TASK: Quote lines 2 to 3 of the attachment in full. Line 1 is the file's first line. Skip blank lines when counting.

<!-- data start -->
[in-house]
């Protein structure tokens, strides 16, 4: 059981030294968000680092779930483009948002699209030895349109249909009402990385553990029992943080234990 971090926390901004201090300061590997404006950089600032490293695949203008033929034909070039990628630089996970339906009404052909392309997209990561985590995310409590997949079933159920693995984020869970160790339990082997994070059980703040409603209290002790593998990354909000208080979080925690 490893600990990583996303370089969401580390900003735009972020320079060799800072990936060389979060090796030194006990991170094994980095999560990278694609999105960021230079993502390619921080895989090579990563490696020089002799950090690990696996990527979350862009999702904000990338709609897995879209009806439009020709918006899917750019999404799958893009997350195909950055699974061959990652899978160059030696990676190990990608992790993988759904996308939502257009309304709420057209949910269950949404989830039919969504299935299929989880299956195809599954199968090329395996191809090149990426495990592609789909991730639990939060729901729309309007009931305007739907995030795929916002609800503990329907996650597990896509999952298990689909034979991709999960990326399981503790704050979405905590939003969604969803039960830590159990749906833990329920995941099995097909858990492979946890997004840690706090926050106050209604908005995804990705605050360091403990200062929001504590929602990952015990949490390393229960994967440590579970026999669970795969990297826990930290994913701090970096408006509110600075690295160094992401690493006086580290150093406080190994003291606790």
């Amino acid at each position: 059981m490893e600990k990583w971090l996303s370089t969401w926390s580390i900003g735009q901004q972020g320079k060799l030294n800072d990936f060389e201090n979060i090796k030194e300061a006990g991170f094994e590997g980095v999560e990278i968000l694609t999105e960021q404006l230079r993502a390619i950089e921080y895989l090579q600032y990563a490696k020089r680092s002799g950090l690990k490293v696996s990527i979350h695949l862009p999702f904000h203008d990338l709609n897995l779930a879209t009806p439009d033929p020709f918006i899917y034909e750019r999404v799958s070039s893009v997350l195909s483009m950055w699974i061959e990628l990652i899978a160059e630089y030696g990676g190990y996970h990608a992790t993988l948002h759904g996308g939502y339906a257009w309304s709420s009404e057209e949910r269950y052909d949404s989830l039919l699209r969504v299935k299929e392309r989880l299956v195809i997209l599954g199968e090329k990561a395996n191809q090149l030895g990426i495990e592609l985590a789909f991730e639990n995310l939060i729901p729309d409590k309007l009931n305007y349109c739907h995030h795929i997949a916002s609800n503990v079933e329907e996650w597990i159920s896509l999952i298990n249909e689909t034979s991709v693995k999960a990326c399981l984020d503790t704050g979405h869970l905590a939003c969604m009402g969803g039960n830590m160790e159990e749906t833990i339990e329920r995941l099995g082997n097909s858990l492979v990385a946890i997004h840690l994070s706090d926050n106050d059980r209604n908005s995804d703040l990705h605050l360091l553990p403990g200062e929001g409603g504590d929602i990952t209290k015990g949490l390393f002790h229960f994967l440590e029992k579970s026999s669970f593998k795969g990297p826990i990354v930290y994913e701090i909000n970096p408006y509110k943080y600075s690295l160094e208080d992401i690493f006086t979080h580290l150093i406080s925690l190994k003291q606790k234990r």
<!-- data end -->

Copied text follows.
């Protein structure tokens, strides 16, 4: 059981030294968000680092779930483009948002699209030895349109249909009402990385553990029992943080234990 971090926390901004201090300061590997404006950089600032490293695949203008033929034909070039990628630089996970339906009404052909392309997209990561985590995310409590997949079933159920693995984020869970160790339990082997994070059980703040409603209290002790593998990354909000208080979080925690 490893600990990583996303370089969401580390900003735009972020320079060799800072990936060389979060090796030194006990991170094994980095999560990278694609999105960021230079993502390619921080895989090579990563490696020089002799950090690990696996990527979350862009999702904000990338709609897995879209009806439009020709918006899917750019999404799958893009997350195909950055699974061959990652899978160059030696990676190990990608992790993988759904996308939502257009309304709420057209949910269950949404989830039919969504299935299929989880299956195809599954199968090329395996191809090149990426495990592609789909991730639990939060729901729309309007009931305007739907995030795929916002609800503990329907996650597990896509999952298990689909034979991709999960990326399981503790704050979405905590939003969604969803039960830590159990749906833990329920995941099995097909858990492979946890997004840690706090926050106050209604908005995804990705605050360091403990200062929001504590929602990952015990949490390393229960994967440590579970026999669970795969990297826990930290994913701090970096408006509110600075690295160094992401690493006086580290150093406080190994003291606790």
């Amino acid at each position: 059981m490893e600990k990583w971090l996303s370089t969401w926390s580390i900003g735009q901004q972020g320079k060799l030294n800072d990936f060389e201090n979060i090796k030194e300061a006990g991170f094994e590997g980095v999560e990278i968000l694609t999105e960021q404006l230079r993502a390619i950089e921080y895989l090579q600032y990563a490696k020089r680092s002799g950090l690990k490293v696996s990527i979350h695949l862009p999702f904000h203008d990338l709609n897995l779930a879209t009806p439009d033929p020709f918006i899917y034909e750019r999404v799958s070039s893009v997350l195909s483009m950055w699974i061959e990628l990652i899978a160059e630089y030696g990676g190990y996970h990608a992790t993988l948002h759904g996308g939502y339906a257009w309304s709420s009404e057209e949910r269950y052909d949404s989830l039919l699209r969504v299935k299929e392309r989880l299956v195809i997209l599954g199968e090329k990561a395996n191809q090149l030895g990426i495990e592609l985590a789909f991730e639990n995310l939060i729901p729309d409590k309007l009931n305007y349109c739907h995030h795929i997949a916002s609800n503990v079933e329907e996650w597990i159920s896509l999952i298990n249909e689909t034979s991709v693995k999960a990326c399981l984020d503790t704050g979405h869970l905590a939003c969604m009402g969803g039960n830590m160790e159990e749906t833990i339990e329920r995941l099995g082997n097909s858990l492979v990385a946890i997004h840690l994070s706090d926050n106050d059980r209604n908005s995804d703040l990705h605050l360091l553990p403990g200062e929001g409603g504590d929602i990952t209290k015990g949490l390393f002790h229960f994967l440590e029992k579970s026999s669970f593998k795969g990297p826990i990354v930290y994913e701090i909000n970096p408006y509110k943080y600075s690295l160094e208080d992401i690493f006086t979080h580290l150093i406080s925690l190994k003291q606790k234990r």